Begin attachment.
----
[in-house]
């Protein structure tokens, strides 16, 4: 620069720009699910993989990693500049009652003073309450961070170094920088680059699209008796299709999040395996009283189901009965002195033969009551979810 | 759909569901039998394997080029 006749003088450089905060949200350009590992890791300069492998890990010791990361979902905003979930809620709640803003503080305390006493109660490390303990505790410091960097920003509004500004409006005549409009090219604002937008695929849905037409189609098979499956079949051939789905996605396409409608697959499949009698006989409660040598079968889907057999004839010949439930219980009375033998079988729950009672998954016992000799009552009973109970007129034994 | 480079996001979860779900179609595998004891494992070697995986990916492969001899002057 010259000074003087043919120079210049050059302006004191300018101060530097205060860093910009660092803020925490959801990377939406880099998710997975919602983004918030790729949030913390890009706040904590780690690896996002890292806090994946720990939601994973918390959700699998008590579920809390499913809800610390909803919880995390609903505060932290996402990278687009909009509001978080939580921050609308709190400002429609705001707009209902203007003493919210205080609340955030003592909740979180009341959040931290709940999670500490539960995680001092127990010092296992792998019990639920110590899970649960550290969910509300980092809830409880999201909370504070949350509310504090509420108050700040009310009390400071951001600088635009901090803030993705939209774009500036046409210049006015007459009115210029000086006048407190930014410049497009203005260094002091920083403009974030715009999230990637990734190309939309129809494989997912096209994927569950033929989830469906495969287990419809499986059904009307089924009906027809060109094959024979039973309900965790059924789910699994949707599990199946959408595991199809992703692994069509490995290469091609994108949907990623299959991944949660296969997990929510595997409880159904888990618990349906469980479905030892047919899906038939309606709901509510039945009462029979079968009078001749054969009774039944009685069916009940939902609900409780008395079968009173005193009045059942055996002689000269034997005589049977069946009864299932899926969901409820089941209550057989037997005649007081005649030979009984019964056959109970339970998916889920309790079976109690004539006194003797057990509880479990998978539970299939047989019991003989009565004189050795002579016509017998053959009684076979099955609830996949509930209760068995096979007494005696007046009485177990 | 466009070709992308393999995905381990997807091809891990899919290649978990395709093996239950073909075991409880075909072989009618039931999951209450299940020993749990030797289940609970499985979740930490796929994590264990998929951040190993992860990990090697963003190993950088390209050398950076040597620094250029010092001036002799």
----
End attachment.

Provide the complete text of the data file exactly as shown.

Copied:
[in-house]
């Protein structure tokens, strides 16, 4: 620069720009699910993989990693500049009652003073309450961070170094920088680059699209008796299709999040395996009283189901009965002195033969009551979810 | 759909569901039998394997080029 006749003088450089905060949200350009590992890791300069492998890990010791990361979902905003979930809620709640803003503080305390006493109660490390303990505790410091960097920003509004500004409006005549409009090219604002937008695929849905037409189609098979499956079949051939789905996605396409409608697959499949009698006989409660040598079968889907057999004839010949439930219980009375033998079988729950009672998954016992000799009552009973109970007129034994 | 480079996001979860779900179609595998004891494992070697995986990916492969001899002057 010259000074003087043919120079210049050059302006004191300018101060530097205060860093910009660092803020925490959801990377939406880099998710997975919602983004918030790729949030913390890009706040904590780690690896996002890292806090994946720990939601994973918390959700699998008590579920809390499913809800610390909803919880995390609903505060932290996402990278687009909009509001978080939580921050609308709190400002429609705001707009209902203007003493919210205080609340955030003592909740979180009341959040931290709940999670500490539960995680001092127990010092296992792998019990639920110590899970649960550290969910509300980092809830409880999201909370504070949350509310504090509420108050700040009310009390400071951001600088635009901090803030993705939209774009500036046409210049006015007459009115210029000086006048407190930014410049497009203005260094002091920083403009974030715009999230990637990734190309939309129809494989997912096209994927569950033929989830469906495969287990419809499986059904009307089924009906027809060109094959024979039973309900965790059924789910699994949707599990199946959408595991199809992703692994069509490995290469091609994108949907990623299959991944949660296969997990929510595997409880159904888990618990349906469980479905030892047919899906038939309606709901509510039945009462029979079968009078001749054969009774039944009685069916009940939902609900409780008395079968009173005193009045059942055996002689000269034997005589049977069946009864299932899926969901409820089941209550057989037997005649007081005649030979009984019964056959109970339970998916889920309790079976109690004539006194003797057990509880479990998978539970299939047989019991003989009565004189050795002579016509017998053959009684076979099955609830996949509930209760068995096979007494005696007046009485177990 | 466009070709992308393999995905381990997807091809891990899919290649978990395709093996239950073909075991409880075909072989009618039931999951209450299940020993749990030797289940609970499985979740930490796929994590264990998929951040190993992860990990090697963003190993950088390209050398950076040597620094250029010092001036002799």